The hermit kingdom has sent shockwaves around the world again, literally and figuratively. North Korea has confirmed that it has conducted an underground nuclear test last Tuesday, February 12.
Seismic activity was detected by the U.S. Geological Survey (USGS) near the site of North Korea’s two previous atomic blasts, confirming that an underground nuclear detonation has taken place. According to the USGS, the disturbance, which took place at a depth of one kilometer, was initially measured at magnitude 4.9 but was later on upgraded to magnitude 5.1.
North Korea is under sanctions by the United Nations for its previous nuclear and long-range rocket tests done in defiance to sanction from the international community. It has previously conducted underground nuclear tests in 2006 and 2009.
Raised Concerns and Tensions
North Korea is considered a rogue state that continues to act in defiance to U.N. sanctions. The country’s nuclear and missile programs were seen as an affront to the international community and have raised concerns and a call for sterner sanctions. Such actions do not really provoke any conflict but places South Korea and Japan in higher alert levels. Even China, Russia and the United States are wary of the nuclear capability of North Korea.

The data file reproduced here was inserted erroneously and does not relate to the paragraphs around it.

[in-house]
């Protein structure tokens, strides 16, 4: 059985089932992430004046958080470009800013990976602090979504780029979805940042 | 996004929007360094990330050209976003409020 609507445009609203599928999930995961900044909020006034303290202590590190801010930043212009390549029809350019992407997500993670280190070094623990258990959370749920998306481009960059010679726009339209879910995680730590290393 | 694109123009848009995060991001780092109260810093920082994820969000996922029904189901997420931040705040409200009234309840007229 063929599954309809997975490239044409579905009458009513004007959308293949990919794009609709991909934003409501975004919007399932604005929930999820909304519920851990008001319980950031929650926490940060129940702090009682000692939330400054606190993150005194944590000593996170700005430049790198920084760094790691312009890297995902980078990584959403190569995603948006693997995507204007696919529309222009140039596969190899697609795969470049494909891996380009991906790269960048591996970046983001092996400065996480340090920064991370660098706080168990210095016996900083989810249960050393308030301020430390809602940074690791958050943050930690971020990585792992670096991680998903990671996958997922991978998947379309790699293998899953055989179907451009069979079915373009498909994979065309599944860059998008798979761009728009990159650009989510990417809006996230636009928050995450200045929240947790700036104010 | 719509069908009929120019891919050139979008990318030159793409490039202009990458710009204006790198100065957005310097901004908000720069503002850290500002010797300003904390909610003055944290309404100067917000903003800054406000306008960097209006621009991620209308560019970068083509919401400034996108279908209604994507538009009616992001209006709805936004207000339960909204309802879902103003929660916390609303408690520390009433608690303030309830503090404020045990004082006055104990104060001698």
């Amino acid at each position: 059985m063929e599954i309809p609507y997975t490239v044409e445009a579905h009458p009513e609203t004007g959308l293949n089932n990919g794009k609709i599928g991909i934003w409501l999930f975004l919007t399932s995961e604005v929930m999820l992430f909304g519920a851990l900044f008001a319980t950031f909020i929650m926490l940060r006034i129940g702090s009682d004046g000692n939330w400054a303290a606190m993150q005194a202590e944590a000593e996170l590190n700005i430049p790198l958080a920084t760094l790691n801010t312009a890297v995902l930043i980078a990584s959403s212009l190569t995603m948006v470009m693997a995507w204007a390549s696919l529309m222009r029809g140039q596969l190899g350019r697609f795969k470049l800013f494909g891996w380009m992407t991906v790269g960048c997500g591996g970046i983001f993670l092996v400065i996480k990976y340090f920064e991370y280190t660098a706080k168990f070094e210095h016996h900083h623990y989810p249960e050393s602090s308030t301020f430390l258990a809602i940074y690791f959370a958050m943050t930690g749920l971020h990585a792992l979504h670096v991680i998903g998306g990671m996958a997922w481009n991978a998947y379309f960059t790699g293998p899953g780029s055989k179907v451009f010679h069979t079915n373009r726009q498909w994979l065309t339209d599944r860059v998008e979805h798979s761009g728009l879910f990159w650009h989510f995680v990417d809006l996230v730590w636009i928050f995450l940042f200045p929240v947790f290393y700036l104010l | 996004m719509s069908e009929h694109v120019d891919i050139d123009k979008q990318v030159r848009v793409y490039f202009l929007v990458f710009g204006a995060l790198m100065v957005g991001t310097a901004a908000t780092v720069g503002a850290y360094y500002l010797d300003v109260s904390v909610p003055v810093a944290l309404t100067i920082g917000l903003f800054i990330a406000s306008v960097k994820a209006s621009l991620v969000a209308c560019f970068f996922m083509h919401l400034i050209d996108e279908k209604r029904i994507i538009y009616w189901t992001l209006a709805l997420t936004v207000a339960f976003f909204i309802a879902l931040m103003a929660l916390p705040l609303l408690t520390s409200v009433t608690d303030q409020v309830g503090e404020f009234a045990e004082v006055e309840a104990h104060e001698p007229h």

But North Korea’s provocative actions taunt said neighboring countries, particularly South Korea. Numerous instances in the past almost sparked armed confrontations, including:
The artillery bombardment of Yeonpyeong Island last November 2010 raised tensions between the two Koreas. The incident killed and injured soldiers and civilians from both sides and prompted the civilian evacuation of Yeonpyeong. No further fighting erupted and the US and South Korea conducted joint military drills afterwards.
Another incident was the sinking of the South Korean Navy corvette ROKS Cheonan last March 2010. The incident killed 46 South Korean sailors. The investigation attributed the sinking to a torpedo fired by North Korean midget submarine. North Korea never claimed any involvement in the sinking. Tensions also escalated but eventually died off.
The point is, North Korea goes its own way without folding to the demands of the international community. When faced with conflict, North Korea goes back to seclusion only to shock the world again with another provocative action.
What are at stake for the international community
United States is primarily concerned with its security. It tries with all its power to prevent North Korea from developing a working Intercontinental Ballistic Missile (ICBM) able to reach the US mainland. So far, it has only put the matter in front of the United Nations Security Council. The US is struggling to contain North Korea in short of war. With the recent testing of a long-range rocket and underground nuclear detonation, it is possible that the US is running out of time to prevent North Korea from achieving a long-range nuclear capability.
The US has regular air, naval, and ground forces in South Korea since the Korean War. At present, the US has around 28,500 troops stationed in South Korea. It conducts regular military exercises with South Korean forces for combat readiness if conflict with North Korea erupts or as a show of force.